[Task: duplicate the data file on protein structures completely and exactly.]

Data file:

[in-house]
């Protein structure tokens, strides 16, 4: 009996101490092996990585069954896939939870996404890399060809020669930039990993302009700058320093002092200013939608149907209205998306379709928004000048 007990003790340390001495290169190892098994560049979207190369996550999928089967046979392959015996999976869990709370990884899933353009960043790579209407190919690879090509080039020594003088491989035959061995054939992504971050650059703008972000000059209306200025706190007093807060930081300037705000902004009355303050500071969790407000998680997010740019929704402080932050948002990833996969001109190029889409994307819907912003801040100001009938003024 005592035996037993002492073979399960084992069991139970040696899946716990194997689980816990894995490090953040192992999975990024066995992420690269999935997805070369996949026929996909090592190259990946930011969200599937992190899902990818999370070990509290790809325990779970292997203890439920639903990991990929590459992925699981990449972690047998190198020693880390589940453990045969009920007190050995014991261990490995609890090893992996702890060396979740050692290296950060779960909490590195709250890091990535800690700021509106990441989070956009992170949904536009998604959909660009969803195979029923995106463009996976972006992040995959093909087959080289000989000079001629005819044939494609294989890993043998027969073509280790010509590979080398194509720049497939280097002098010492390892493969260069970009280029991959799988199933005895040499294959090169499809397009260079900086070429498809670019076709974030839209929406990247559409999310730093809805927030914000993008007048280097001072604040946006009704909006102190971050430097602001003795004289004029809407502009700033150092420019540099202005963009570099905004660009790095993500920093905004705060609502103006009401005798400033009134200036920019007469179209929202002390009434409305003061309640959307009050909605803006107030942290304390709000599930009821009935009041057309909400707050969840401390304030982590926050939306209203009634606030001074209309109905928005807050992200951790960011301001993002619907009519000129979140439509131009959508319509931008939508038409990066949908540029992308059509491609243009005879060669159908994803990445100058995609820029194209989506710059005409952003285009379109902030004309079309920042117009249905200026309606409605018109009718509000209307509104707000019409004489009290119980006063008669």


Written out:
[in-house]
């Protein structure tokens, strides 16, 4: 009996101490092996990585069954896939939870996404890399060809020669930039990993302009700058320093002092200013939608149907209205998306379709928004000048 007990003790340390001495290169190892098994560049979207190369996550999928089967046979392959015996999976869990709370990884899933353009960043790579209407190919690879090509080039020594003088491989035959061995054939992504971050650059703008972000000059209306200025706190007093807060930081300037705000902004009355303050500071969790407000998680997010740019929704402080932050948002990833996969001109190029889409994307819907912003801040100001009938003024 005592035996037993002492073979399960084992069991139970040696899946716990194997689980816990894995490090953040192992999975990024066995992420690269999935997805070369996949026929996909090592190259990946930011969200599937992190899902990818999370070990509290790809325990779970292997203890439920639903990991990929590459992925699981990449972690047998190198020693880390589940453990045969009920007190050995014991261990490995609890090893992996702890060396979740050692290296950060779960909490590195709250890091990535800690700021509106990441989070956009992170949904536009998604959909660009969803195979029923995106463009996976972006992040995959093909087959080289000989000079001629005819044939494609294989890993043998027969073509280790010509590979080398194509720049497939280097002098010492390892493969260069970009280029991959799988199933005895040499294959090169499809397009260079900086070429498809670019076709974030839209929406990247559409999310730093809805927030914000993008007048280097001072604040946006009704909006102190971050430097602001003795004289004029809407502009700033150092420019540099202005963009570099905004660009790095993500920093905004705060609502103006009401005798400033009134200036920019007469179209929202002390009434409305003061309640959307009050909605803006107030942290304390709000599930009821009935009041057309909400707050969840401390304030982590926050939306209203009634606030001074209309109905928005807050992200951790960011301001993002619907009519000129979140439509131009959508319509931008939508038409990066949908540029992308059509491609243009005879060669159908994803990445100058995609820029194209989506710059005409952003285009379109902030004309079309920042117009249905200026309606409605018109009718509000209307509104707000019409004489009290119980006063008669």